invaded by aliens. The more that the community of illegal aliens in Brewster
grew, the less welcome people felt in town. One shopkeeper was quoted in the
New York Times as saying that sales had plunged 70% in two years after groups
of day laborers started congregating under her awning. Over the years, Brewster’s
shops and restaurants have closed down for lack of custom. A few new places
have taken their place, catering to the Latino community, but the overall effect
of the arrival of the aliens has been a visible deterioration in Brewster’s
vibrancy, along with an increase in public disorder and drunkeness.
The new Latino community, according to Sean, is not helping the local economy:
indeed, the opposite is the case. Since most of the new aliens are illegal immigrants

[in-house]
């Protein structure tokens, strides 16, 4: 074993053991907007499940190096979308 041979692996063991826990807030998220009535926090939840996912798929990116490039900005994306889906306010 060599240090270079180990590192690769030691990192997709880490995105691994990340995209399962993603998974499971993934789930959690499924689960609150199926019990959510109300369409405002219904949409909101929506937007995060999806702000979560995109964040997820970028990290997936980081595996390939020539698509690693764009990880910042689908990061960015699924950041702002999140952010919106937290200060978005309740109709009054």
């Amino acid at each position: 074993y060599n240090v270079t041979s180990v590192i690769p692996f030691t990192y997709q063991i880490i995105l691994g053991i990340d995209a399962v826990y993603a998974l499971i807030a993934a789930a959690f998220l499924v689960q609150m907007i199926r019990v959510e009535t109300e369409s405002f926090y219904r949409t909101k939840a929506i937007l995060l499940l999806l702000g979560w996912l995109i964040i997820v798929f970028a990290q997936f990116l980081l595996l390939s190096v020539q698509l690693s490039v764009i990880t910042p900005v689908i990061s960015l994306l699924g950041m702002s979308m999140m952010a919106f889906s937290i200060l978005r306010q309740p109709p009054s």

paid cash in hand, they pay few if any taxes. And there’s certainly a feeling
in town that things were much better before the aliens arrived.
There also seems to be a lack of sympathy among many people in Brewster towards
the plight of the aliens themselves: if they’re in Brewster illegally, seems
to be the feeling, the local community has little if any responsibility for
their well-being. But connected with that feeling seems to be the obvious corollary:
that if the aliens were legal, and paid taxes, a lot of the animus towards them
Sean, despite being engaged to an alien himself, was convinced that Brewster’s
aliens were illegal by choice. Sean was sure that there was some way that the
aliens could become permanent residents if they wanted to; their failure to
do so, in his eyes, was a function of their being more unwilling than unable
to navigate the relevant paperwork. I guess he reckoned that they thought that
if they became legal they would pay taxes and take home less money, so they